In less than a handful of cases in the past 14 years Adoption STAR has experienced informing a family that the birth parent(s) have revoked their surrender upsetting the adoption plan.
Though there have been some scares, and a couple of occasions where some legal challenges were necessary, it is rare that a birth parent changes their mind after making adoptive plan. It is also important to remember that not all states provide a time in which a change of mind is permitted. Adoption STAR has documented what the surrender and revocation laws are in place throughout the country and this can be found HERE.
When a birth parent revokes their adoption surrender early in the process, the decision to return a child is the most difficult of all. We could fight the birth parent, but if we are to think of the best interests of everyone involved, if we are to respect everyone in the adoption process, then often the hardest decisions are the post painful.
I am brought back to the very first time we experienced this. Adoption STAR was just turning 5 years old and found we were dealing with a birth mother who was wavering about her decision to follow through with her adoption plan. It was only three days after the adoptive family took home the baby when she revoked her adoption surrender.
This intense loss for the adoptive family affected the then small staff of Adoption STAR. We tried to be there for the adoptive family during every step of this challenging and emotional time. At the same time, we also needed to be there for the birth mother who herself was racked with grief and also guilt over promising this couple a baby and now changing her mind.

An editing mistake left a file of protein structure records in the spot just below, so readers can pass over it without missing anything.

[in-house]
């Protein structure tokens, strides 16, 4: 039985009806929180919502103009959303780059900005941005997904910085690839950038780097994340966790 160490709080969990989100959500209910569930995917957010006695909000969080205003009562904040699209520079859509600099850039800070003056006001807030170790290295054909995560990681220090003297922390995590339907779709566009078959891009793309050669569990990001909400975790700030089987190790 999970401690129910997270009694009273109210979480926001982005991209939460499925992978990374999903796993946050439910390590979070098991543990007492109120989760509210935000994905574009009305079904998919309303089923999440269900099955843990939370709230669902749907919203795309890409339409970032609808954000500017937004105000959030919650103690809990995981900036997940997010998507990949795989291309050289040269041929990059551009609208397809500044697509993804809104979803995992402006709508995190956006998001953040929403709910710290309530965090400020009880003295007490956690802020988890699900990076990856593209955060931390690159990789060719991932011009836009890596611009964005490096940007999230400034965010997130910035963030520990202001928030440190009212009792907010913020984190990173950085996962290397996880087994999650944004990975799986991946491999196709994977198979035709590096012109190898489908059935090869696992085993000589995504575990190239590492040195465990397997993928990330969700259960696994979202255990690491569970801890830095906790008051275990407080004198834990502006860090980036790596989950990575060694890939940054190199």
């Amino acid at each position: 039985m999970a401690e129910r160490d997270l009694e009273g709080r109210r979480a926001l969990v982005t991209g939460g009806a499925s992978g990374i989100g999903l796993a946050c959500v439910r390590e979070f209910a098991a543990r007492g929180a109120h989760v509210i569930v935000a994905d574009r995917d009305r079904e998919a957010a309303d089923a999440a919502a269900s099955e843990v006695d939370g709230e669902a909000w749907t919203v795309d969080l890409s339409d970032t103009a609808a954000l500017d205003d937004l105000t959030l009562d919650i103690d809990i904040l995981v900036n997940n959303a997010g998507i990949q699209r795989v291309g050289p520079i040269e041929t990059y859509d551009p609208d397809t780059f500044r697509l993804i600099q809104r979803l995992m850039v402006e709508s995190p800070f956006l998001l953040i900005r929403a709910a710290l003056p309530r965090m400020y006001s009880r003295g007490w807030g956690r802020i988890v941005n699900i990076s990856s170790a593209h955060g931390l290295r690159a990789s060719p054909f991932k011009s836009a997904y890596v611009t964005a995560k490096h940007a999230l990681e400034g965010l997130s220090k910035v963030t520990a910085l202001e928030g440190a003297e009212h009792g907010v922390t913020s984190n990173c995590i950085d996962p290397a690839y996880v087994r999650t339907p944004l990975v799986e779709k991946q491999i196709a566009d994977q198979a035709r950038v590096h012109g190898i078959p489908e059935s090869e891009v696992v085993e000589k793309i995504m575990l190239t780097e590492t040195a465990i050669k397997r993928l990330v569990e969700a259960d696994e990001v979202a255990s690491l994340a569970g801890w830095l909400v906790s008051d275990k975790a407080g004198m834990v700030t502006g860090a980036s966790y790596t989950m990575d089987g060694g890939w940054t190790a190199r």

It is common for a birth mother and father to intensely grieve and waver after placement. That is why counseling is so very important. But in this case the birth mother would not agree to mediation or additional counseling. The birth mother was adamant about changing her mind.
The agency respected this decision and as difficult as it was, the couple returned the baby to Adoption STAR so we could return the baby to the birth mother. In this case, the birth mother had chosen not to name the baby at birth. Though the adoptive parents only had the baby in their custody for three days, he very much had a name and the birth mother surprised us all, by selecting to keep the name the adoptive family gave to him.
In New York State, adoptive families can attempt to challenge the birth parent’s revocation, but it would take an unbelievable toll on a family both financially and emotionally. I recall the adoptive mom sharing that she related to the birth mother’s pain by truly knowing what it felt like to say goodbye.